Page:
With aging comes a general slowing down.
This is true not only for people, but for our pets as well. Generally speaking, small dogs and cats may reach senior status at around 7 years old, while large dogs may qualify as senior citizens as early as age 5. However, even though Fido or Fluffy may not be as physically fit as their former selves, there’s always a bit of frisky puppy or mischievous kitten ready to come out and play.
One of the best ways to keep your pets in top shape as they get older is to schedule regular annual exams with your veterinarian. The ASPCA recommends that you ask your veterinarian whether you should bring in your senior pets for more frequent exams. This will help you and your veterinarian stay ahead of many of the health issues associated with aging. Also, remember that once you’re enrolled with ASPCA Pet Health Insurance, coverage will never be cancelled because of your pets’ age.
Here are a few more tips to keep your older pets acting young at heart:
Even moderate play sessions are a great outlet for senior pets’ animal instincts as it keeps their minds occupied and senses sharp. If you play fetch with your older dog, throw the ball or toy a little closer, and repeat the toss fewer times than you did when they were younger. "Wrestling" and "keep away" are two fun games to play as they allow you to dictate the duration and intensity level. Meanwhile, crafty felines adore interactive toys that require your participation to make the objects come to life. Wave and dangle a wand toy or throw a sponge ball to get your cat up and moving. Cats also love to explore, so gather a variety of everyday items like cardboard boxes, paper shopping bags with the handles removed and packing materials, then introduce them at different times to keep your kitty intrigued!
Watch what they eat.
Older pets appreciate set routines, but when it comes to their food schedule, a few changes may be helpful. Consider feeding your pets smaller, more frequent portions to help with digestion. Talk to your veterinarian about switching to food formulated for senior pets as they will require a diet that is low in fat but still has adequate amounts of protein and fiber. In any case, speak to your veterinarian about specifics.
Teach new tricks.
Who said you can’t teach an old dog new tricks? In fact, senior dogs are more calm and focused, which means they actually learn much faster than puppies. They’ll enjoy the mental challenge of learning new commands and the praise that comes with getting the directions right. Since they most likely know a few of the basics—like sit, stay or fetch—try teaching them how to play hide and seek. It will strengthen their problem solving skills and encourage them to come when called. Learn how to teach this game to your pet here. Cats are also quick learners and, with a little creativity and patience, can be taught to wave, fetch, sit, stay and even come when called. According to the ASPCA, “persuasion, not punishment, is the key to training your cat.” Find useful feline training tips here.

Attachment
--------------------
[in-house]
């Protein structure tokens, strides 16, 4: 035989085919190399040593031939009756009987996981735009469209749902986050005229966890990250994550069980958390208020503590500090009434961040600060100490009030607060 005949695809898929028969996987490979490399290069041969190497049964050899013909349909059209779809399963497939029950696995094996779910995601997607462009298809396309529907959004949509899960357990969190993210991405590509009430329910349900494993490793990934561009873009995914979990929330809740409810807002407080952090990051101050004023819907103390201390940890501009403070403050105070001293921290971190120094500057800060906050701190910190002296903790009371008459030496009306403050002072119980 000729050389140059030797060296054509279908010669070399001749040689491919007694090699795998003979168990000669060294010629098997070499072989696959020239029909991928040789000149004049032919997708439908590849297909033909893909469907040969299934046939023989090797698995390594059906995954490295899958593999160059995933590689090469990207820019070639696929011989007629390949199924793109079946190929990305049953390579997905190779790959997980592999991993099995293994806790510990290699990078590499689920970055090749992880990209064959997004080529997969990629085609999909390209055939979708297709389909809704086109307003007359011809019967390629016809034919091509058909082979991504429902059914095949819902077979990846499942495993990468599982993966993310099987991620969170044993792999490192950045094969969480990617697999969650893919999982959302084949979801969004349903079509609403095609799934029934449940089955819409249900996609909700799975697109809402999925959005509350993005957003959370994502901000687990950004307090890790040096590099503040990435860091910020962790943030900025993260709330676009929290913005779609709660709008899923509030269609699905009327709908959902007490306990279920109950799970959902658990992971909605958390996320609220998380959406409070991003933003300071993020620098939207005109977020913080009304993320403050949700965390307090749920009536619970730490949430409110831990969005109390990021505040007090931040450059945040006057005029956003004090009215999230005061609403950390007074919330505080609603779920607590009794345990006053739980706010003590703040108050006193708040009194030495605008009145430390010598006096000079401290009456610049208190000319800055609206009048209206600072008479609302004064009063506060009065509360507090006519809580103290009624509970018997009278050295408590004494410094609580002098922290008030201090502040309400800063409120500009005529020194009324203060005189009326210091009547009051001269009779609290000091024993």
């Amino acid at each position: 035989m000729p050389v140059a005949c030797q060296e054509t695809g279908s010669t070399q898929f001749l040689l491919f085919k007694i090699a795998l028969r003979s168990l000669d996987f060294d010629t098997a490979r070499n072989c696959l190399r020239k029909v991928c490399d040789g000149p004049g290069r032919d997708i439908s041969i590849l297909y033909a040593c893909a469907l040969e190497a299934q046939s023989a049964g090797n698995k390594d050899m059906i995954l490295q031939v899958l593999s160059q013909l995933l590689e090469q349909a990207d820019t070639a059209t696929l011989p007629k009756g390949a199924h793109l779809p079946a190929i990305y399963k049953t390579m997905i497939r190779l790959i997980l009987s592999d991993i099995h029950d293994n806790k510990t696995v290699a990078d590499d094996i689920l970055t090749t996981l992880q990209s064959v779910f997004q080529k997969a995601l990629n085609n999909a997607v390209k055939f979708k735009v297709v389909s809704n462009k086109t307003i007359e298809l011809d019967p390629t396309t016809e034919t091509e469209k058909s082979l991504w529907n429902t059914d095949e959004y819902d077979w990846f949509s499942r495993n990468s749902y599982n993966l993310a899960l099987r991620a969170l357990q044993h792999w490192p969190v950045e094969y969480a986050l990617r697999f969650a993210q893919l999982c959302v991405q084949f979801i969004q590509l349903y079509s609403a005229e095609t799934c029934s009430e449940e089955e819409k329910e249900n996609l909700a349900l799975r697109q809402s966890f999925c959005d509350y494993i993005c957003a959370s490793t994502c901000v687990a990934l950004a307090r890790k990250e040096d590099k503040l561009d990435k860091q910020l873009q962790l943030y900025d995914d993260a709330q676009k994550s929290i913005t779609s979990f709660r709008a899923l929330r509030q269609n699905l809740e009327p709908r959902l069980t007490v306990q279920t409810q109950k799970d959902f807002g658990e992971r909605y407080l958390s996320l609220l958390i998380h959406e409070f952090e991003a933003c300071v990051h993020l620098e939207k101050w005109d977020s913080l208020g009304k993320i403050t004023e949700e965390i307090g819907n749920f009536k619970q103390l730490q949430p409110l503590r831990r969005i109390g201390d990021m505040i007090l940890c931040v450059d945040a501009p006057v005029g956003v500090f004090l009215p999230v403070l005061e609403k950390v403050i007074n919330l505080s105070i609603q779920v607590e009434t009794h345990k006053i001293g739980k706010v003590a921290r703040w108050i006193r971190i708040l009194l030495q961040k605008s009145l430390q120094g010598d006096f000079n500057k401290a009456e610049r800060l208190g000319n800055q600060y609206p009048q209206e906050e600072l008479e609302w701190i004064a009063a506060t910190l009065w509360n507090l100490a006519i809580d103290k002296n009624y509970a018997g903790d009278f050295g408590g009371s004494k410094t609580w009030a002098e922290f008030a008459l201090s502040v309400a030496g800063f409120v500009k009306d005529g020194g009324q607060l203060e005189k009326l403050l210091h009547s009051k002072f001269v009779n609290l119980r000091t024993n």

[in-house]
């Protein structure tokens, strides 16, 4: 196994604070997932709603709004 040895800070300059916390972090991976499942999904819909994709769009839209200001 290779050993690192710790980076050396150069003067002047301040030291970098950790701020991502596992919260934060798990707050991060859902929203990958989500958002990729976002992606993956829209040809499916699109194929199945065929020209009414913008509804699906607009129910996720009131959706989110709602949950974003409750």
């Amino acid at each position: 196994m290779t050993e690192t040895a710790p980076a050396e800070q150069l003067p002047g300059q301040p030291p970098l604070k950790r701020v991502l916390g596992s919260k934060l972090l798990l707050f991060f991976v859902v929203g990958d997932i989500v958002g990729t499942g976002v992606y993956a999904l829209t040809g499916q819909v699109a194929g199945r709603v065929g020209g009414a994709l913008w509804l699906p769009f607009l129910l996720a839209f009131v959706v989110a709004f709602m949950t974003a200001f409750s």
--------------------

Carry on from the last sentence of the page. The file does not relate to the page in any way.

Finally, to get the most out of a veterinary visit, have accurate information and recent observations on hand to share about your older pets’ health and behavior. And don’t hesitate to voice any concerns. Here are some questions you can ask:
- Are there any routine tests that should be done to monitor my pet’s health?
- What can I do to make my pet more comfortable?
- What changes should I make to my pet’s diet?
- Are there any preventive treatments I should consider at my pet’s age?
- How can I tell if a change in behavior is a result of the aging process vs. a warning sign of an illness?
- How long should we have playtime every day?
- Is there anything I should watch out for or adjust during grooming sessions?
Dogs and cats in their golden years have fully developed personalities, which makes it easy to determine whether they’ll mesh with your household’s current inhabitants.
Skip stressful housetraining.
Unlike kittens that sleep or play in their litter boxes, older cats only use it for its intended purpose and are more fastidious about grooming afterward. Likewise, older dogs often know how to ask to be let outside and are less likely to have an accident.
Senior pets have calmer temperaments and are less destructive around the house. They’ve been around long enough to learn the difference between what is, and what isn’t, acceptable to chew, shred or bury in the backyard.
Gain an instant
While a young dog or cat’s high energy levels demand lots of activity and exercise, senior pets often prefer cuddling with their pet parents. Although playtime is still a must, the best part of the day is naptime, and they're often more than willing to share the experience.
Save a life!
While older dogs and cats still have plenty of love to give, they are often overlooked in favor of puppies or kittens. Check with your local shelter as many waive adoption fees for pets in their golden years.